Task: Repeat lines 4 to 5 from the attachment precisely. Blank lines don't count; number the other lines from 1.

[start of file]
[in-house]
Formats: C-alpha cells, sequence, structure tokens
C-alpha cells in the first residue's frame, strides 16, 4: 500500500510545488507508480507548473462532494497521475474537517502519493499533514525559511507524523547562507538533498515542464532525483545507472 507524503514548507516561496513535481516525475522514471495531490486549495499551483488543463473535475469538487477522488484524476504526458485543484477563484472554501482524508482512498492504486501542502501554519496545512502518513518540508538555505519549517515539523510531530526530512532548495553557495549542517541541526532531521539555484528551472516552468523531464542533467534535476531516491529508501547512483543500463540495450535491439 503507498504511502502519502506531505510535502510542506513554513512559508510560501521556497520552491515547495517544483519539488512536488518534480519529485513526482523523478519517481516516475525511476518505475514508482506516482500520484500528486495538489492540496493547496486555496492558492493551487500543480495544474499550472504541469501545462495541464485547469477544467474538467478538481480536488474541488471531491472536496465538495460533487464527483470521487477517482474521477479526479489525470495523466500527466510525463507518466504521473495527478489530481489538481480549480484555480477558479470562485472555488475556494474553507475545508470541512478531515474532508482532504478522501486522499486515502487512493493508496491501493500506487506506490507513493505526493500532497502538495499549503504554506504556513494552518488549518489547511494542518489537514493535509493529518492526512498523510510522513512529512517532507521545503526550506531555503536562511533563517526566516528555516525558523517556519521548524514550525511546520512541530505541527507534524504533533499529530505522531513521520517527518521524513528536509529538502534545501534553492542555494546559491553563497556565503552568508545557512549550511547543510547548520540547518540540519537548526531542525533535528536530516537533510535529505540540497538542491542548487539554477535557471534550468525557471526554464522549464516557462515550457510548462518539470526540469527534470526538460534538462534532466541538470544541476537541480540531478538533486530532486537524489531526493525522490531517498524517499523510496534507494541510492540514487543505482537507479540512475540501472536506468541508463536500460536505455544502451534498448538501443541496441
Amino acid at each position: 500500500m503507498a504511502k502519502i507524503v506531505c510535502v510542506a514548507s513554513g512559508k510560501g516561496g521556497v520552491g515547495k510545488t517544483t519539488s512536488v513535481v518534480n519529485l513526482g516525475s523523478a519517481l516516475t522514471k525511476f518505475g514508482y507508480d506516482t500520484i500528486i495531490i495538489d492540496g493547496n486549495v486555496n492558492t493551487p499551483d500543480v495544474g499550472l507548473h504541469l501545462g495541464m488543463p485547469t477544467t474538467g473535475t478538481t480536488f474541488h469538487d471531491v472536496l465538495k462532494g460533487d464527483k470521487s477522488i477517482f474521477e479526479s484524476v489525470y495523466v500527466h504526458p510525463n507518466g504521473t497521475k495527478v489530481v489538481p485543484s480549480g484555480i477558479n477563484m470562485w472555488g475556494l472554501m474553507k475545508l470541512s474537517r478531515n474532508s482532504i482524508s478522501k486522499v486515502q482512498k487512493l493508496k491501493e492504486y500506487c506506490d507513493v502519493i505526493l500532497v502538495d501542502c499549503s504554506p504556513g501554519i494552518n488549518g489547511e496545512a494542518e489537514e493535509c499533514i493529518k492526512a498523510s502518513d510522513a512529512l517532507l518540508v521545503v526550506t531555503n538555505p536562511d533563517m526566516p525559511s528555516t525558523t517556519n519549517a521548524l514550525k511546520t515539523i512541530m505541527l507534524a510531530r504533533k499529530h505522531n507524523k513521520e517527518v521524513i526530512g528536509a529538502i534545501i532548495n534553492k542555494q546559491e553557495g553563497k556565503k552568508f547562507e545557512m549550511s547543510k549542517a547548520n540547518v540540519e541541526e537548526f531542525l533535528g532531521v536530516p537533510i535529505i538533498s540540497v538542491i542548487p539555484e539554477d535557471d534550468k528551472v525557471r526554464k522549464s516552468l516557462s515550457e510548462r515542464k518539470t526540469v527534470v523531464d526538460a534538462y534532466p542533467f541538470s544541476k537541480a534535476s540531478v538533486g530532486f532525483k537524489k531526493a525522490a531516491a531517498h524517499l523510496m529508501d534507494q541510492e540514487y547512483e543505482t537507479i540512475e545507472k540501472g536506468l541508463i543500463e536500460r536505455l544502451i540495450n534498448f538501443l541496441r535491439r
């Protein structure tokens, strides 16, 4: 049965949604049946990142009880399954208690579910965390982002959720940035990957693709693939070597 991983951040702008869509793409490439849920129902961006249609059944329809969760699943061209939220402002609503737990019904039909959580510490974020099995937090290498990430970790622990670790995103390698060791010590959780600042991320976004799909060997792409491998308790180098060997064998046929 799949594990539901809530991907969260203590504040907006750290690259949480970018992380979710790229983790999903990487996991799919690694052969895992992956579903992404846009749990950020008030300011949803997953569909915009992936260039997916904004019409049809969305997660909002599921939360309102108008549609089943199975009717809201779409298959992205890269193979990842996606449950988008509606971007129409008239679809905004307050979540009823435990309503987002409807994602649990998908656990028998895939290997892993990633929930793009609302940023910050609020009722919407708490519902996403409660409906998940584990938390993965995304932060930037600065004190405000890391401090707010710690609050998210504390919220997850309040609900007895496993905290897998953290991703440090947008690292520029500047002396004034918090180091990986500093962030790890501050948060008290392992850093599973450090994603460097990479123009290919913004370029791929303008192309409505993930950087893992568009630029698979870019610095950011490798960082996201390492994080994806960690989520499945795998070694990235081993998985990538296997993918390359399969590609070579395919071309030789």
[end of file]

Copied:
Amino acid at each position: 500500500m503507498a504511502k502519502i507524503v506531505c510535502v510542506a514548507s513554513g512559508k510560501g516561496g521556497v520552491g515547495k510545488t517544483t519539488s512536488v513535481v518534480n519529485l513526482g516525475s523523478a519517481l516516475t522514471k525511476f518505475g514508482y507508480d506516482t500520484i500528486i495531490i495538489d492540496g493547496n486549495v486555496n492558492t493551487p499551483d500543480v495544474g499550472l507548473h504541469l501545462g495541464m488543463p485547469t477544467t474538467g473535475t478538481t480536488f474541488h469538487d471531491v472536496l465538495k462532494g460533487d464527483k470521487s477522488i477517482f474521477e479526479s484524476v489525470y495523466v500527466h504526458p510525463n507518466g504521473t497521475k495527478v489530481v489538481p485543484s480549480g484555480i477558479n477563484m470562485w472555488g475556494l472554501m474553507k475545508l470541512s474537517r478531515n474532508s482532504i482524508s478522501k486522499v486515502q482512498k487512493l493508496k491501493e492504486y500506487c506506490d507513493v502519493i505526493l500532497v502538495d501542502c499549503s504554506p504556513g501554519i494552518n488549518g489547511e496545512a494542518e489537514e493535509c499533514i493529518k492526512a498523510s502518513d510522513a512529512l517532507l518540508v521545503v526550506t531555503n538555505p536562511d533563517m526566516p525559511s528555516t525558523t517556519n519549517a521548524l514550525k511546520t515539523i512541530m505541527l507534524a510531530r504533533k499529530h505522531n507524523k513521520e517527518v521524513i526530512g528536509a529538502i534545501i532548495n534553492k542555494q546559491e553557495g553563497k556565503k552568508f547562507e545557512m549550511s547543510k549542517a547548520n540547518v540540519e541541526e537548526f531542525l533535528g532531521v536530516p537533510i535529505i538533498s540540497v538542491i542548487p539555484e539554477d535557471d534550468k528551472v525557471r526554464k522549464s516552468l516557462s515550457e510548462r515542464k518539470t526540469v527534470v523531464d526538460a534538462y534532466p542533467f541538470s544541476k537541480a534535476s540531478v538533486g530532486f532525483k537524489k531526493a525522490a531516491a531517498h524517499l523510496m529508501d534507494q541510492e540514487y547512483e543505482t537507479i540512475e545507472k540501472g536506468l541508463i543500463e536500460r536505455l544502451i540495450n534498448f538501443l541496441r535491439r
């Protein structure tokens, strides 16, 4: 049965949604049946990142009880399954208690579910965390982002959720940035990957693709693939070597 991983951040702008869509793409490439849920129902961006249609059944329809969760699943061209939220402002609503737990019904039909959580510490974020099995937090290498990430970790622990670790995103390698060791010590959780600042991320976004799909060997792409491998308790180098060997064998046929 799949594990539901809530991907969260203590504040907006750290690259949480970018992380979710790229983790999903990487996991799919690694052969895992992956579903992404846009749990950020008030300011949803997953569909915009992936260039997916904004019409049809969305997660909002599921939360309102108008549609089943199975009717809201779409298959992205890269193979990842996606449950988008509606971007129409008239679809905004307050979540009823435990309503987002409807994602649990998908656990028998895939290997892993990633929930793009609302940023910050609020009722919407708490519902996403409660409906998940584990938390993965995304932060930037600065004190405000890391401090707010710690609050998210504390919220997850309040609900007895496993905290897998953290991703440090947008690292520029500047002396004034918090180091990986500093962030790890501050948060008290392992850093599973450090994603460097990479123009290919913004370029791929303008192309409505993930950087893992568009630029698979870019610095950011490798960082996201390492994080994806960690989520499945795998070694990235081993998985990538296997993918390359399969590609070579395919071309030789």